Abortion Drug EllaOne Concerns Pro-Life Advocates, Gets FDA Hearing Soon
by Steven Ertelt
May 28, 2010
Washington, DC (LifeNews.com) — The relatively new abortion drug ellaOne still concerns pro-life advocates, who are monitoring the Food and Drug Administration and whether it will allow the drug to come to the United States from Europe. Billed by abortion backers as a morning after pill, the drug works much differently.
While the morning after pill has the ability to cause an abortion when used after implantation ellaOne, also known as Ulipristal, works as an abortion drug.
That’s because the drug is meant to be taken by women longer after sexual intercourse — not just 24-48 hours but as much as five days later. At that point, if a pregnancy has occurred, the drug will undoubtedly cause an abortion and kill a unique human being immediately after conception.
Bradley Mattes, the director of Life Issues Institute, talks more about the problems associated with ellaOne.
"Unveiled in Europe last year, ellaOne is classified as emergency contraception, but it works much like the abortion pill RU 486 by blocking progesterone from reaching the womb. Both drugs ultimately kill an unborn baby," he explains.
Mattes says abortion advocates can get away with calling the drug a morning after pill that prevents pregnancy or conception because a physicians group pro-abortion activists control has redefined the medical terms.
"As word starts to spread, you’ll likely hearmuch like we did with the Plan B Pillthat ellaOne only prevents pregnancies," Mattes adds.
"But keep in mind, the official American College of Obstetrics and Gynecology definition of pregnancy is not conception (union of sperm and egg), but implantation (attachment to the mothers womb). These precious young babies are very much alive, but drug companies are discounting their first several days of life for the sake of extra cash," he said.
The researchers behind ellaOne use the word embryotoxic to describe the pill, which Mattes argues is a "scientific way of acknowledging that, yes, it kills babies." Abortion advocates also hail ellaOne as more effective than the morning after pill and "since ellaOne costs three times as much, you can bet they’re eager to push it down the throats of American women."
Mattes notes that studies on women showed the drug can abort an existing pregnancy after implantation.
Anna Glasier, of NHS Lothian in Edinburgh, led a study of more than 5,500 women in the UK published online in The Lancet medical journal. It found fewer pregnancies among those women given the ellaOne drug within five days of intercourse. And for women who took the drug between 3-5 days after having sex, only women taking the traditional morning after pill became pregnant.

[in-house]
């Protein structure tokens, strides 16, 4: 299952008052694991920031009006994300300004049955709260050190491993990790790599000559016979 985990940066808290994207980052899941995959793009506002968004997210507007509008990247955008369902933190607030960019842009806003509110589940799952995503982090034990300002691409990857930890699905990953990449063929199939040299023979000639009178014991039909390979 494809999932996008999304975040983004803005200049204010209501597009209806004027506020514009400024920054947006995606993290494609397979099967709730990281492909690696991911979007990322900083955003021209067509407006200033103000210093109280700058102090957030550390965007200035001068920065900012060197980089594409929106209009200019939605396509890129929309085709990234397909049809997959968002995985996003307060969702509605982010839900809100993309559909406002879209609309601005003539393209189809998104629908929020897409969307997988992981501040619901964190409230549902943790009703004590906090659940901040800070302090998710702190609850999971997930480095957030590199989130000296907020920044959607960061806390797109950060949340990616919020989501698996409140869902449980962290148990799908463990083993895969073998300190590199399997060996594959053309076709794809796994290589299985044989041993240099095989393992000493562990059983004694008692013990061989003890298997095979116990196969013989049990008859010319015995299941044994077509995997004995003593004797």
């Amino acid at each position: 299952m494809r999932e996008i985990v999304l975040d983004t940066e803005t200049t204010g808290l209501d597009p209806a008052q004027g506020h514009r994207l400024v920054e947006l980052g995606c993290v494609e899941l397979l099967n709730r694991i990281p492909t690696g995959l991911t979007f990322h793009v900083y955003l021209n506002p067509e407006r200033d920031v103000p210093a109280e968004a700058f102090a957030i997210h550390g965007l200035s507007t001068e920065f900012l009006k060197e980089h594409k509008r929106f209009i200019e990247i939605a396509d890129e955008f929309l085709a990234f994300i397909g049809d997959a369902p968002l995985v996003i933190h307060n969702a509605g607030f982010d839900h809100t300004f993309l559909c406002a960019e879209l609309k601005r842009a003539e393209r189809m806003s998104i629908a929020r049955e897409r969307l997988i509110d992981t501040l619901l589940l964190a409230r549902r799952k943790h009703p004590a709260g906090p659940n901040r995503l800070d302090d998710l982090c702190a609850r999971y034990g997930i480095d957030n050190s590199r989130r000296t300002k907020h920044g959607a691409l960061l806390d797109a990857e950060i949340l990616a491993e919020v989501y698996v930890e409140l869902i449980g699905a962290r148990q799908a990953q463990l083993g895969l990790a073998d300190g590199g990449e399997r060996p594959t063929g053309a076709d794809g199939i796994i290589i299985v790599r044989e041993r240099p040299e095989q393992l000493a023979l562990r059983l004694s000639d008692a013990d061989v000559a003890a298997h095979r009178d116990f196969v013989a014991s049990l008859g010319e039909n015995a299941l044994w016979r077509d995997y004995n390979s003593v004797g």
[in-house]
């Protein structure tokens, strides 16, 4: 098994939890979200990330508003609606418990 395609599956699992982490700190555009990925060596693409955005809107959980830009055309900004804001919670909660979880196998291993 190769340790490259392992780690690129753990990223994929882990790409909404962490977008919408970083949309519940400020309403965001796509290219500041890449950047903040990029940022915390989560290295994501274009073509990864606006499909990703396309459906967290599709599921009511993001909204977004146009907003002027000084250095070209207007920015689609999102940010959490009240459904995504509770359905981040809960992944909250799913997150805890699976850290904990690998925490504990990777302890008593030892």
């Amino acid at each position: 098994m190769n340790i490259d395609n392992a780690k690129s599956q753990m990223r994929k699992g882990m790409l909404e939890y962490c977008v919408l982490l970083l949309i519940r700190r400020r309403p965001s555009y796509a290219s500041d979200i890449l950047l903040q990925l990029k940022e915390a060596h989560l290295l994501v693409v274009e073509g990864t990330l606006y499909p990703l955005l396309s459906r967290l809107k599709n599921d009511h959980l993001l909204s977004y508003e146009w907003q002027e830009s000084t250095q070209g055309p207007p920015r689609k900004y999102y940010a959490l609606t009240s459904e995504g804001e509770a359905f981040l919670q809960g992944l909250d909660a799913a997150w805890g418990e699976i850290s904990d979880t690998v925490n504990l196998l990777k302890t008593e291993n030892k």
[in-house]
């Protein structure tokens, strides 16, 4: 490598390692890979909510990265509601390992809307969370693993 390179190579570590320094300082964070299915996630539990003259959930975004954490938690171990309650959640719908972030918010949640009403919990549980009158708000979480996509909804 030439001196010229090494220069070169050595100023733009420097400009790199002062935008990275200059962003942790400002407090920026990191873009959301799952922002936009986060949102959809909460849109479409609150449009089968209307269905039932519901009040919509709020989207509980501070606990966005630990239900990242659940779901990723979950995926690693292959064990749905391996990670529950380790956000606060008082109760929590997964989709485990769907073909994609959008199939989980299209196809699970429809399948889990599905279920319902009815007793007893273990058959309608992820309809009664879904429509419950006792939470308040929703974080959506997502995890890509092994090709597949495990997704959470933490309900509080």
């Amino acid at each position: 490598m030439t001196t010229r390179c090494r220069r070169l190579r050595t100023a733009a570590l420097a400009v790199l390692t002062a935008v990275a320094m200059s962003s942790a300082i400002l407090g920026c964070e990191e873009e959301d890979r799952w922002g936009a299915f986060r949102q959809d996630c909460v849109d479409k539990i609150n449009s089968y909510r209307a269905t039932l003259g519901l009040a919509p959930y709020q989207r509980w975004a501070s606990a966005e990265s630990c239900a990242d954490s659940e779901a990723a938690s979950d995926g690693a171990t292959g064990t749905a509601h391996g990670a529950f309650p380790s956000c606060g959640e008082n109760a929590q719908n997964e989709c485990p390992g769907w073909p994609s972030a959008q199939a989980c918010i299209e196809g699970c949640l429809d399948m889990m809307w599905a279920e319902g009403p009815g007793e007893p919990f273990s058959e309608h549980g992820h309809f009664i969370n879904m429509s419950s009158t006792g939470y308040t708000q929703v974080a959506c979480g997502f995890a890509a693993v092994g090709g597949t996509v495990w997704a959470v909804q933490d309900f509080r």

"This is a big step further than the abortifacient effects of emergency contraception. The goal of those promoting ellaOne is to first get it approved by the FDA for distribution by prescription, then later on, over the counterjust like they did with emergency contraception," Mattes said. "The ultimate goal is that abortion pills will be given to everyone who asks, without a prescription."
On June 17, an FDA committee will hold a public hearing on the drug and determine whether to allow it in the US.
"Advocates of abortion want to blur the line between abortion and contraception, but there is a growing contingent of Americans who are ready to combat that lie," Mattes said.
Dr. Donna Harrison, the president of the American Association of Pro-Life Obstetricians and Gynecologists agrees with the assessment of ellaOne (Ulipristal) as an abortion drug.
"I think it’s important that the pro-life community recognize exactly what Ulipristal is, and how it works, so they are not fooled," she told LifeNews.com in January.
Harrison is also concerned the drug will be able to be sold over the counter in the same way the Plan B morning after pill is sold without a doctor’s prescription or consultation.
In England, the ellaOne drug is sold via prescription and costs almost three times as much as the morning after pill.
Glasier told the Daily Mail she doesn’t think the Ellaone drug will become as popular because women like the convenience of getting the morning after pill at a pharmacy without the prescription Ellaone requires.
But if that changes in England or becomes available without a prescription in the United States or other countries, those pro-life fears will be confirmed.
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